“There’s no better way to know than to have somebody come in, independent, and investigate. The cards will lie where they lie.”
Police chief responds
Police Chief James Nice, who learned of the recordings within a few days of taking the job in June 2011, said federal investigators were contacted early on to determine if any civil-rights violations occurred.
Nice conceded, however, that the scope of the review by the FBI was limited to two videos and federal investigators “never viewed the other tapes.”
He said BCI’s investigation also “flagged” 15 other videos as potential problems needing further review.
It is unclear what those videos showed or what action was taken. Nice said, however, that he doesn’t believe BCI made prosecutors aware of those tapes.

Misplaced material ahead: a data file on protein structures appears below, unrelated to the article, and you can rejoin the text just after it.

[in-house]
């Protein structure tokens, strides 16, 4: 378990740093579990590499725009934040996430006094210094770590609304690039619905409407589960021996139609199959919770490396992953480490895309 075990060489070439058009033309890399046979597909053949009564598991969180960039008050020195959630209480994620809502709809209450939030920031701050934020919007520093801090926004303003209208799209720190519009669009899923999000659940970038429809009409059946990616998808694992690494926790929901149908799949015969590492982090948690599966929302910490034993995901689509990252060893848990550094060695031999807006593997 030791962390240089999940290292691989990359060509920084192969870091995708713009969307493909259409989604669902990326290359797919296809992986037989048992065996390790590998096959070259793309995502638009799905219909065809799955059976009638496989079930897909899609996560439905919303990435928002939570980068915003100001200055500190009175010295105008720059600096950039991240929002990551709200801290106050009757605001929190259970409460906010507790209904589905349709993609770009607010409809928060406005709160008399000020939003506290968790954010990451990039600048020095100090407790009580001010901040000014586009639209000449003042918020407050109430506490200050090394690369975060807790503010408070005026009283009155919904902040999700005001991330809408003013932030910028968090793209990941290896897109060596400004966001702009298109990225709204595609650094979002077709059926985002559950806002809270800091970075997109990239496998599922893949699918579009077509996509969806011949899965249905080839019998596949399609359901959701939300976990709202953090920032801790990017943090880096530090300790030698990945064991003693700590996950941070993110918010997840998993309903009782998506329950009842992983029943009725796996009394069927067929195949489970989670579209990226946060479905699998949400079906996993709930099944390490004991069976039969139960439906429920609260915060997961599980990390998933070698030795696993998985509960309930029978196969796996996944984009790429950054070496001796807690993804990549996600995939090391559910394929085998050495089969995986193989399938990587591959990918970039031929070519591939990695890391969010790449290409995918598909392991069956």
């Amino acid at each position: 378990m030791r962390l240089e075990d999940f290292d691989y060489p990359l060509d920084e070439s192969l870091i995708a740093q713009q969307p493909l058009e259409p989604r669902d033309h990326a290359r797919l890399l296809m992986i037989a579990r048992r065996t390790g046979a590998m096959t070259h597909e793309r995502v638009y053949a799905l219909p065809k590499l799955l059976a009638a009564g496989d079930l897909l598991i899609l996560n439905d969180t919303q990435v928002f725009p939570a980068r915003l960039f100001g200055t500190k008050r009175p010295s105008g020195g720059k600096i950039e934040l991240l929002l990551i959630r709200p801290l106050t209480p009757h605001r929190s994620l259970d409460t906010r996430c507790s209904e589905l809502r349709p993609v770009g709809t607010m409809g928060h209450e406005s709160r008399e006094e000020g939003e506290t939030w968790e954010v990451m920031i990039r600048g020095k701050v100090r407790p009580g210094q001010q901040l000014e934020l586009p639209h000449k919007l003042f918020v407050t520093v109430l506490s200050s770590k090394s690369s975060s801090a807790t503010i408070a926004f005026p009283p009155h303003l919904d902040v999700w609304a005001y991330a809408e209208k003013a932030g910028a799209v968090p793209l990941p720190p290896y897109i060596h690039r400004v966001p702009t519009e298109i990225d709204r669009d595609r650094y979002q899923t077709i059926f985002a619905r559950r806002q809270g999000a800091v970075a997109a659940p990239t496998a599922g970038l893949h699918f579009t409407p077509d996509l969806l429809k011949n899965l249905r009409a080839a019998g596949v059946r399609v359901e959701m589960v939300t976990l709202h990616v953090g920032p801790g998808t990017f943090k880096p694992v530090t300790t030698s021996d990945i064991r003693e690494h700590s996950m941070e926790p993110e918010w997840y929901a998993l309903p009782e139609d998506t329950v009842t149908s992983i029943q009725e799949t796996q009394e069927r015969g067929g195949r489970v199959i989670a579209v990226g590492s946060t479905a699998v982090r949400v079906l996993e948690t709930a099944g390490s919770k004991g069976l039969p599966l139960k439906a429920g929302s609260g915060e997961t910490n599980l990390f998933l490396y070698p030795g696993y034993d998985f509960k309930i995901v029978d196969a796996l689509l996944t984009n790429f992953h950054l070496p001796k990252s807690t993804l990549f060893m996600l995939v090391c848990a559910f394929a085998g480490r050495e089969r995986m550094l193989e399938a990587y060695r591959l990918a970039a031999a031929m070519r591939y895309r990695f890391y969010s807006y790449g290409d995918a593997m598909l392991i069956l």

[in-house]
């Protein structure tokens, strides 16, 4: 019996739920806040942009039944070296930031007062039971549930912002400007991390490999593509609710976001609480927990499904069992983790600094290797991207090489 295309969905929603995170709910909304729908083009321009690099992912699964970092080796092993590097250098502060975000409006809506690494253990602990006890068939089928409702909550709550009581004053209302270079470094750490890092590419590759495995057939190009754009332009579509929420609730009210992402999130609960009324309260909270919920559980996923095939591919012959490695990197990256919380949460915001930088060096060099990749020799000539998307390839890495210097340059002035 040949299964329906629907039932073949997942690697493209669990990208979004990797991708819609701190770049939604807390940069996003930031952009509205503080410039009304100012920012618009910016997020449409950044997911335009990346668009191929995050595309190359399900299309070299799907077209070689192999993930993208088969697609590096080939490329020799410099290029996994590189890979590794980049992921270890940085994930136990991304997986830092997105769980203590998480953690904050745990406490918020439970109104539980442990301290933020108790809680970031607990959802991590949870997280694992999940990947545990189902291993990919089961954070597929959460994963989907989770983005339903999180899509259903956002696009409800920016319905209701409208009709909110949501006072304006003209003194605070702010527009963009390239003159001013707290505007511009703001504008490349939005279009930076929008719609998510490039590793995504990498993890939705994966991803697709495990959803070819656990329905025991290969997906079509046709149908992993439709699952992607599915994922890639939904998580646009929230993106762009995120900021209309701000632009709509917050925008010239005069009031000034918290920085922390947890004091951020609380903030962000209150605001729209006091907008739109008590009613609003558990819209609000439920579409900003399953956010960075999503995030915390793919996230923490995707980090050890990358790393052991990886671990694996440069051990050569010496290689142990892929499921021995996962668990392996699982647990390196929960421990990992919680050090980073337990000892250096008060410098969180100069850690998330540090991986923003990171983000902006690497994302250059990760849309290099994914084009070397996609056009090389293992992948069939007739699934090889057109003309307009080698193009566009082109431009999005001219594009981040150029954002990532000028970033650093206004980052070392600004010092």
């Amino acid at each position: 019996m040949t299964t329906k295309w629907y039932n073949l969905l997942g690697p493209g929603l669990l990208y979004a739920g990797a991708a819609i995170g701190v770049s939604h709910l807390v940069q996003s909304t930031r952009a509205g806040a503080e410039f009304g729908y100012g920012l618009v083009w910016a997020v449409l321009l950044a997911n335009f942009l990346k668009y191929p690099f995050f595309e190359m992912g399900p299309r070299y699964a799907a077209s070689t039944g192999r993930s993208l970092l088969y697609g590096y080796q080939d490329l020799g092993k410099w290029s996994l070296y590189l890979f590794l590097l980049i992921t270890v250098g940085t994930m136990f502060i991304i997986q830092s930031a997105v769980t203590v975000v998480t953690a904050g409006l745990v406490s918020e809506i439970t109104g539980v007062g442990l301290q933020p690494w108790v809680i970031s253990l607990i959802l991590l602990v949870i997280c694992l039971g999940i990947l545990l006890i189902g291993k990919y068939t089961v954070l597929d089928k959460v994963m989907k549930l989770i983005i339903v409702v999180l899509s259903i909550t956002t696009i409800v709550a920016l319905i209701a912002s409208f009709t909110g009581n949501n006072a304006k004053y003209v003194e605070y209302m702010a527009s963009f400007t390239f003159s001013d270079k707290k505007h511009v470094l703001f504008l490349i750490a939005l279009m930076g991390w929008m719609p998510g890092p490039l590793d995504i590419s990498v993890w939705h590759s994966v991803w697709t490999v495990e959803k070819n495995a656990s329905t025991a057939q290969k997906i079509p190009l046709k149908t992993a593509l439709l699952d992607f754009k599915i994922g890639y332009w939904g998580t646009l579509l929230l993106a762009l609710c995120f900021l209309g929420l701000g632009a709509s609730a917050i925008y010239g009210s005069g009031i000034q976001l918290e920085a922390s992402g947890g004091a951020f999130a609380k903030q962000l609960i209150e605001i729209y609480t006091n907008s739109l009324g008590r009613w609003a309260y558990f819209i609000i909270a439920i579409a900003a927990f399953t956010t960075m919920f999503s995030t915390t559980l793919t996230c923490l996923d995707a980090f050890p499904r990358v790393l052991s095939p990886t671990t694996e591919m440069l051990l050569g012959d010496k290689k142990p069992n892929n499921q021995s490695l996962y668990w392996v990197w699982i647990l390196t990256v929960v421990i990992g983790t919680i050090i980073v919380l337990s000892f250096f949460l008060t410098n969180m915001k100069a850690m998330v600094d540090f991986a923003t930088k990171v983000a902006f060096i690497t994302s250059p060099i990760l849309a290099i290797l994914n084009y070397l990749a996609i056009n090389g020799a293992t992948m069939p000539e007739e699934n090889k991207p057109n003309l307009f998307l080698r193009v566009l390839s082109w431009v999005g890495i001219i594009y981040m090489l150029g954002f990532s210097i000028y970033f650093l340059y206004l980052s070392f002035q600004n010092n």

“You’ll have to ask [BCI]. They did the review,” Nice said.
A spokeswoman for Ohio Attorney General Mike DeWine said in an email Wednesday that BCI was asked to “determine whether there was any criminal activity by Schismenos and whether there were any links to pending or closed felony cases.”
Investigators, spokeswoman Jill Del Greco said, did “fill out forms regarding the contents of each video,” which were then provided to Akron police.
Del Greco said the office is processing the newspaper’s request for disclosure of those forms.
Nice cautioned, however, that he doesn’t believe a majority the tapes will prove to have any evidentiary value nor reflects any civil-rights violation.
“We know that Schismenos was doing things we’re not proud of, hopefully that he’s not proud of, and we brought that forward,” he said. “Everybody knew early on: This is a problem.”
Phil Trexler can be reached at 330-996-3717 or firstname.lastname@example.org.